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A clinical profile of pediatric patients admitted for thryotoxicosis in a tertiary hospital using the 1992 Burch and Wartofsky criteria
International Journal of Pediatric Endocrinologyvolume 2013, Article number: P152 (2013)
Thyrotoxicosis is the clinical syndrome of hypermetabolism that occurs with increased levels of thyroid hormones. Thyroid storm (TS) represents the extreme manifestation of thyrotoxicosis. Medical charts of all pediatric patients with the diagnosis of “Thyroid Storm or “Impending Thyroid Storm” (ITS) from 2004 to 2010 were retrieved. Patients with a BWC of 25 and above were included. Charts with incomplete data were excluded. Fourteen patients (13 females and 1 male) between 12-18 years of age were included. All had goiter and were biochemically hyperthyroid. The most common chief complaint was dyspnea(57%). The most common precipitating factors were infection and noncompliance to medicines(43%). The mean length of hospital stay was 6.2±4 days. The most common organ system dysfunctions were diarrhea(50%), tachycardia(43%) and hyperthermia(38%). Eight(57%) fit the criteria for TS and 6(43%) for ITS. The mortality rate was 29%.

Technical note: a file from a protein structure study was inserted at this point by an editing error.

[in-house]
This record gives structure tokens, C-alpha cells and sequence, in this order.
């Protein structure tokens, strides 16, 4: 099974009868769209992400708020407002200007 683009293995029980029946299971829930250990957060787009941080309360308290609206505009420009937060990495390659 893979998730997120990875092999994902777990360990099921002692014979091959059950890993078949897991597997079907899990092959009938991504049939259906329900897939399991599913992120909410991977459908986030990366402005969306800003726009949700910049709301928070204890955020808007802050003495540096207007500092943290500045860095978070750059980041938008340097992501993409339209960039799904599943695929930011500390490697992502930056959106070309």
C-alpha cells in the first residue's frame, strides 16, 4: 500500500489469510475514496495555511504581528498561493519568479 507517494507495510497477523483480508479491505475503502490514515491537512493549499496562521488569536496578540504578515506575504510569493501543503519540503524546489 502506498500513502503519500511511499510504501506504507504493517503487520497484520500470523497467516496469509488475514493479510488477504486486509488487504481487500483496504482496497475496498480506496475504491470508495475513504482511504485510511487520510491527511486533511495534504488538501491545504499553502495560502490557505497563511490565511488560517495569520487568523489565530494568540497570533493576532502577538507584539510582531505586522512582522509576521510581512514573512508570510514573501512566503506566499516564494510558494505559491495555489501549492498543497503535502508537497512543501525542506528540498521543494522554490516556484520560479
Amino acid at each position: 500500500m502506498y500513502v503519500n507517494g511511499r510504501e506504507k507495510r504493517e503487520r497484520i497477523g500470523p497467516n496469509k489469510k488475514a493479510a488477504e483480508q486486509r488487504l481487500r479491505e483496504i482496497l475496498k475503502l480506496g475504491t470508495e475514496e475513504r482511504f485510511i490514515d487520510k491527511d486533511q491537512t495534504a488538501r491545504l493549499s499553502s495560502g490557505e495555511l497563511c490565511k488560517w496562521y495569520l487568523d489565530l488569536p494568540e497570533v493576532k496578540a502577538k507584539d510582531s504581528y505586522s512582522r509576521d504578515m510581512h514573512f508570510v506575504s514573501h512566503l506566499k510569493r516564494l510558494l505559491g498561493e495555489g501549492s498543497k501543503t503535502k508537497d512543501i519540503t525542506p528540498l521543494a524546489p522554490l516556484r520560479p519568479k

The hyperthyroid pediatric patients were admitted due to organ system decompensation secondary to thyrotoxicosis and/or concomitant disease. The levels of thyroid hormone did not distinguish between thyrotoxicosis and TS nor predict the outcome. The most common intercurrent diseases were pneumonia and acquired cardiac disease, the symptoms (fever, tachypnea, tachycardia) of which overlapped with symptoms of the hyperthyroid state. The clinical changes in cardiovascular hemodynamics that occur in patients in thyrotoxicosis aggravates cardiovascular disease, increasing mortality risk. The patients who were admitted with heart failure signs eventually expired.
Wartofsky emphasizes that the diagnosis of ITS and TS is clinical and based on the severity of the symptoms and signs of thyrotoxicosis and presence of functional decompensation of organ systems. The potential high mortality necessitates early treatment. The mortality rate in our study is 29%(4/14 cases), which is higher than that reported among adults(11.3% of 71 cases) in the same tertiary hospital but within the range of 20-30% in the adult population in first world countries. Only two(50%) of those who died had high BWC scores(range 70-85) questioning now the usefulness of BWC as a helpful tool in assessing disease severity among adolescents.
In conclusion, the clinical profile of pediatric patients in thyrotoxicosis using the BWC was reviewed. A validity study on the use and applicability of BWC for pediatric patients is recommended.